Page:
Breach Notification Laws in Rhode Island Updated

A number of states have revised their laws covering data breaches and security incidents in recent months; now breach notification laws in Rhode Island have been updated.

The revised breach notification laws in Rhode Island include one of the shortest breach notification periods anywhere in the country, requiring data breaches involving more than 500 individuals to be reported to the Attorney General within 45 days of discovery. Only Florida data breach laws are tougher in this respect.

There was seen to be a need for breach notification laws in Rhode Island to be updated, as the risk of attack from malicious outsiders had reached critical levels. State residents were seen to need greater protections to help them avoid suffering identity theft or losses from other crimes stemming from the theft of protected data.

Rhode Island Data Breach Laws Updated

The new breach notification laws in Rhode Island have been introduced as part of the Rhode Island Identity Theft Protection Act (2015). Senate Bill S0134 has now received the signature of State Governor, Gina Raimondo, and will come into effect on June 26, 2016.

From that date, any person, organization, or business that elects to do business in the state will have to abide by the new laws, if that individual or entity “stores, collects, processes, maintains, acquires, uses, owns or licenses personal information about a Rhode Island resident.”

“A risk-based information security program” must also be devised and put into place “in order to protect the personal information from unauthorized access, use, modification, destruction or disclosure.”

As with the Health Insurance Portability and Accountability Act (HIPAA) and other state data breach laws; the exact measures that must be put in place to protect data have not been stipulated. Each individual or business must assess the risk of data exposure and must put protections in place appropriate to the level or risk.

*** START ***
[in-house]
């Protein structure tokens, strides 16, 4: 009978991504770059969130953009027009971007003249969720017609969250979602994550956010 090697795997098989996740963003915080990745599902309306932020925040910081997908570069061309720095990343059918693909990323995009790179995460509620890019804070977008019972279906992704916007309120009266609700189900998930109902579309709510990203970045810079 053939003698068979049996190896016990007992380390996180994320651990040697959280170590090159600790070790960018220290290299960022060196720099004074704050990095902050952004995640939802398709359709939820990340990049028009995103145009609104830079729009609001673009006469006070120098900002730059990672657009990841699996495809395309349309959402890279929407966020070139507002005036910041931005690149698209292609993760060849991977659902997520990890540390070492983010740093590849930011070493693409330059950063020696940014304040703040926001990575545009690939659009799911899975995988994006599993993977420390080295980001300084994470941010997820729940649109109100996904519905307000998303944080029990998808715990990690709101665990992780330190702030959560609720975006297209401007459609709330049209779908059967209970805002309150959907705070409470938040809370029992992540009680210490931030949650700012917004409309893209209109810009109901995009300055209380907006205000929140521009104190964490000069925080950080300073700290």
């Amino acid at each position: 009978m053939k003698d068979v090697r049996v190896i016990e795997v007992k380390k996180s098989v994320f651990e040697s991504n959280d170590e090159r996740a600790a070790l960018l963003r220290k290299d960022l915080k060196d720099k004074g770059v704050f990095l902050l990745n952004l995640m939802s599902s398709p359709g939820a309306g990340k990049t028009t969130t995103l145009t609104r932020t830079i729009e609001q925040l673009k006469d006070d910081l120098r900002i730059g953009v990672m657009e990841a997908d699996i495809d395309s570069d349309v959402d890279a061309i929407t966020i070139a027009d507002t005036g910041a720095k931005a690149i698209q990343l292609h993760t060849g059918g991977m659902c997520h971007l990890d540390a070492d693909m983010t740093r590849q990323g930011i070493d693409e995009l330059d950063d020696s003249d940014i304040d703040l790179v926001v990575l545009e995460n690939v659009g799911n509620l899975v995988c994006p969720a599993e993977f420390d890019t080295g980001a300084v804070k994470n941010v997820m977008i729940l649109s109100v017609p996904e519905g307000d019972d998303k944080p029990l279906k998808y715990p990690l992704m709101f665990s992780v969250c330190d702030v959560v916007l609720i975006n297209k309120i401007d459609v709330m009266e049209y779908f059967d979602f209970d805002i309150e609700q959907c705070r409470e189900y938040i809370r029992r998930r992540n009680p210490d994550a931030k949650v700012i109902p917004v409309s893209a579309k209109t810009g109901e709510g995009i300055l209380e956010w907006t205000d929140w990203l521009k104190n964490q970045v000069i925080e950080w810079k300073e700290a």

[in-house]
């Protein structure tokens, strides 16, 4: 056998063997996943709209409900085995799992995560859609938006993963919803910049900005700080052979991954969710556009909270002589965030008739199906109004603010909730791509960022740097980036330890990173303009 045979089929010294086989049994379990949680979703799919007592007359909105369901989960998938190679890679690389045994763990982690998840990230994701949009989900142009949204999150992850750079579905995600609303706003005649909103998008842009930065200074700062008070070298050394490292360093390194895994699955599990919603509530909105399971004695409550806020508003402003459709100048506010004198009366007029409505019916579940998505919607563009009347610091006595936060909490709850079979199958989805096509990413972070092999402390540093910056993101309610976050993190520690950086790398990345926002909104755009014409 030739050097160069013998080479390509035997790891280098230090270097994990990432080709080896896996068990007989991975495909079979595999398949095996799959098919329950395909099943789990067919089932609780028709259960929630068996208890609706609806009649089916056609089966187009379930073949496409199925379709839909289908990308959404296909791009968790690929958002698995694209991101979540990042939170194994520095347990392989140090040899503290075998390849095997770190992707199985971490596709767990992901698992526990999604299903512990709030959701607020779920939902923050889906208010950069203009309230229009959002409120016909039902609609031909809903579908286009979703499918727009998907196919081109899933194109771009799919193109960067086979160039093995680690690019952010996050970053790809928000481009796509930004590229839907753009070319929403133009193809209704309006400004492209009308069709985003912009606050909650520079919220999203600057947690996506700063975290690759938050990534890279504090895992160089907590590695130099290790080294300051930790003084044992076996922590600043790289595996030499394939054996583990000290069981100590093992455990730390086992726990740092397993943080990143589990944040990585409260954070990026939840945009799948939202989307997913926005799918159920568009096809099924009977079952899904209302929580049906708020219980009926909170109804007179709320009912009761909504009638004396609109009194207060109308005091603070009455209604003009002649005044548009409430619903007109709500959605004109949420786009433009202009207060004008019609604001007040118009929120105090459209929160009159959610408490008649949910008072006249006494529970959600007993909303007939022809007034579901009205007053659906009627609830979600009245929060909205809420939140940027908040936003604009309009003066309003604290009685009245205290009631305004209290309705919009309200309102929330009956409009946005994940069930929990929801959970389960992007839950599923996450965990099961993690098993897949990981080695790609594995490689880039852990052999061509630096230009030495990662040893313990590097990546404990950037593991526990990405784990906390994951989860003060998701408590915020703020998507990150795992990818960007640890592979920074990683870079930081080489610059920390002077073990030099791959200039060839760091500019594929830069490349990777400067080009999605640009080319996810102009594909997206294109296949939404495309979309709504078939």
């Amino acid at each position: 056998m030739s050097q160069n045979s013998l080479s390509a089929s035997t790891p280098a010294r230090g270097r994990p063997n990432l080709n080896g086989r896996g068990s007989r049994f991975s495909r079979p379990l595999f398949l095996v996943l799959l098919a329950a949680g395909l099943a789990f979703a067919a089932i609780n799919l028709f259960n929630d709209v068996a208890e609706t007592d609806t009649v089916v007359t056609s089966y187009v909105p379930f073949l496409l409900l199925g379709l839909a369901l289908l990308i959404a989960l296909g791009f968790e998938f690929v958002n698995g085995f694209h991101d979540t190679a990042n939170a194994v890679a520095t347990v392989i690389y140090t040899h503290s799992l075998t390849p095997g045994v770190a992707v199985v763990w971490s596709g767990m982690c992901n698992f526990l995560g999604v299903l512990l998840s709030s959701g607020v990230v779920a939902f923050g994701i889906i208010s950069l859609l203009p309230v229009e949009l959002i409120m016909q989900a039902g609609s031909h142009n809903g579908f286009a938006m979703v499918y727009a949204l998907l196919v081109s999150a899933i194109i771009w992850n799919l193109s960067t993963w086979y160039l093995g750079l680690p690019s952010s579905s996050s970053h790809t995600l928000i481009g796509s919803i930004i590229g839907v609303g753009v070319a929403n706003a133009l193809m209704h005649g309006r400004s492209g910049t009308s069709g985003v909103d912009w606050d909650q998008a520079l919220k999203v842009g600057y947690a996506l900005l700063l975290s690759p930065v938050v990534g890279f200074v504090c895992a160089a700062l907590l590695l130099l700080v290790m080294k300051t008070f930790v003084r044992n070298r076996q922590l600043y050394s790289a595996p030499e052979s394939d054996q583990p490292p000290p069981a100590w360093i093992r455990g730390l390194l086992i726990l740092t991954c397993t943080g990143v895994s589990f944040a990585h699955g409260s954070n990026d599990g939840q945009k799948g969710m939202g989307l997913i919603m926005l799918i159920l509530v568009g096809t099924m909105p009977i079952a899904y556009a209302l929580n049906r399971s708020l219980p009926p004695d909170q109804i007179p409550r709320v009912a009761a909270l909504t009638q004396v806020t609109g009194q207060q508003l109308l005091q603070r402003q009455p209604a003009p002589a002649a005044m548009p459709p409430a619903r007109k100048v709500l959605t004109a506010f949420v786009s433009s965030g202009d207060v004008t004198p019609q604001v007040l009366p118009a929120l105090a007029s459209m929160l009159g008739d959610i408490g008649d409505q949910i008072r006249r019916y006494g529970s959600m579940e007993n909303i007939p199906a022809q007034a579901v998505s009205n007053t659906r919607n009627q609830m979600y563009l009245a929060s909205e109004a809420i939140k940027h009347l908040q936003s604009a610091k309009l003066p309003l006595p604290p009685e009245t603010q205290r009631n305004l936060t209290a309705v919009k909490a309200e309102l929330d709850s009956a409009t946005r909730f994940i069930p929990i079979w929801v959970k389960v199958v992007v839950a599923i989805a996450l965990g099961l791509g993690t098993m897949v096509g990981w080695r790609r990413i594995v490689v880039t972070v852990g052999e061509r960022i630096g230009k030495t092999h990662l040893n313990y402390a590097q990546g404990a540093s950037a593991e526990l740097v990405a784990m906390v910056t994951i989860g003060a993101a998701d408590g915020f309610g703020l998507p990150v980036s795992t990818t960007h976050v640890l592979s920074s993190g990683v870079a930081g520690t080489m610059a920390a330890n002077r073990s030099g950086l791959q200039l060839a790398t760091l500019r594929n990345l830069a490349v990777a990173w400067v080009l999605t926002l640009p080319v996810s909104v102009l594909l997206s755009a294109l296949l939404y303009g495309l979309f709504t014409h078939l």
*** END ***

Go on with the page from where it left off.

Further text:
HIPAA Rules require Business Associate Agreements to be issued to any contractor required to come into contact with protected data. Rhode Island has also included this provision in the Identity Theft Protection Act and a contract, or Business Associate Agreement, must be issued to a contractor and a signed copy obtained before any data can be transferred, accessed, viewed or used. According to the new Act, the contract must state that the contractor “maintain reasonable security procedures and practices to protect any data supplied,”

Data must not be held indefinitely, and should only be stored for as long as required to achieve its purpose. When data is no longer required it must be permanently destroyed.

Financial Penalties will be Issued for Non-Compliance with Breach Notification Laws in Rhode Island

Individuals and companies must be able to demonstrate “reasonable security procedures and practices” have been put in place to protect data. Failure to do this, or an inability to prove it, will result in action being taken by the state attorney general. Financial penalties can also be issued to those persons failing to implement the appropriate controls to protect data and notify individuals in the event of a data breach.

A fine of $100 per exposed record is applicable in cases where violations have occurred without the knowledge of the person or company concerned, with the fine rising to $200 per record in cases of willful neglect of Rhode Island breach notification laws (or any other aspect of the Rhode Island Identity Theft Protection Act.)

Author: Richard Anderson

Richard Anderson is the Editor-in-Chief of